Above: The drawing-book of ten-year-old Mary Shackleton (later Leadbeater), ‘given her by her brother’. (Kildare County Archives)

The collection of letters held in Kildare County Archives provides an insight into the daily life and intimate thoughts of Mary, her family, friends, Ballitore village and the wider Quaker community in Ireland. For example, in the letters to Amy and Elizabeth Grubb of Clonmel, Co. Tipperary (PPI/12), written between 1771 and 1818, Mary mentions her future husband, William Leadbeater: ‘I wish you would let Leadbeater’s eyes alone—they are not fit for everyone to look at—Alas! my heart aches for him’ (17 March 1781). She married William, a former pupil and French teacher at Ballitore school, in 1791: ‘that I should be gratified with so rare a thing as the union with the man of my choice, often fills me with amazement’ (19 January 1791). They had six children (five daughters and one son) between 1891 and 1801. Mary writes of the death of one daughter, ‘my little, blooming, smiling, prating Jane’, who ‘was the age, turned of four, at which I think children are most engaging, when the charm of novelty adds to the pleasure of contemplating the newly unfolded mind—she was strongly attached to me, too to me, whose stupid inattention caused her death’ (9 January 1799). Jane was severely burned when her dress caught fire from a taper she was carrying and she died a few days later.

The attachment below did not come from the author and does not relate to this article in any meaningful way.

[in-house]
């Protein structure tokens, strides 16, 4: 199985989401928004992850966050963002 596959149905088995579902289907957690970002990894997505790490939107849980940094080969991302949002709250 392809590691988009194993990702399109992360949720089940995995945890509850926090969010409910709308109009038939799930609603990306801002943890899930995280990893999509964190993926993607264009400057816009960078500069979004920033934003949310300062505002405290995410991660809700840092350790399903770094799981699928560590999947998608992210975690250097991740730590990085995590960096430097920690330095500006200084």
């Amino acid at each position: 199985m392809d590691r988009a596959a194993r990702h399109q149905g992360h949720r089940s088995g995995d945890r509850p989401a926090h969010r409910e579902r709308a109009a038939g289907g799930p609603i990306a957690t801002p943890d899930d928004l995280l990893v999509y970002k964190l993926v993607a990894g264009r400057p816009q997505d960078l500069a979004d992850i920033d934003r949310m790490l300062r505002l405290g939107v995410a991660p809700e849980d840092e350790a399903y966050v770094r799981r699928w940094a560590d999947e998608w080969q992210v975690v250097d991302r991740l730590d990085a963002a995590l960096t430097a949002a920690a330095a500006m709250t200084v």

Mary recounted the execution of two men: ‘And yesterday a new scene appeared in Ballitore, which is pretty well familiarised with horrors. A strong military guard arrested two criminals to be executed on the spot where their crimes were committed. I saw the sad procession, & the unfortunate men living and their coffins on the same car. One of them, the father of six children, they say, hung his head weeping’ (7 May 1799). She mentions correspondence sent by Colonel Keating MP, Narraghmore, Co. Kildare, concerning a bequest made by his recently deceased daughter of £500 to ‘the poor of the parish of Narraghmore’ which she wished Mrs Leadbeater to ‘be party in the arrangement of’. Mary wrote to Elizabeth that she was ‘thinking of appropriating part to the relief of the poor lying-in-women; and I want to know how much meal, tea, sugar, bread &c. you give to each, & what linen &c. is lent out’ (29 September 1811).

Many letters contain references to Mary’s literary interests: ‘the journal is much behind—to get my writing done, not to interfere with my daily business and to escape interruption, I rise an hour before day’ (24 December 1793). She says elsewhere that Maria Edgeworth has informed her that the poet Walter Scott ‘spoke in the highest manner of Cottage Dialogues [Cottage dialogues among the Irish peasantry]’ (24 October 1811).

Karel Kiely is an archivist with Kildare Library and Arts Service.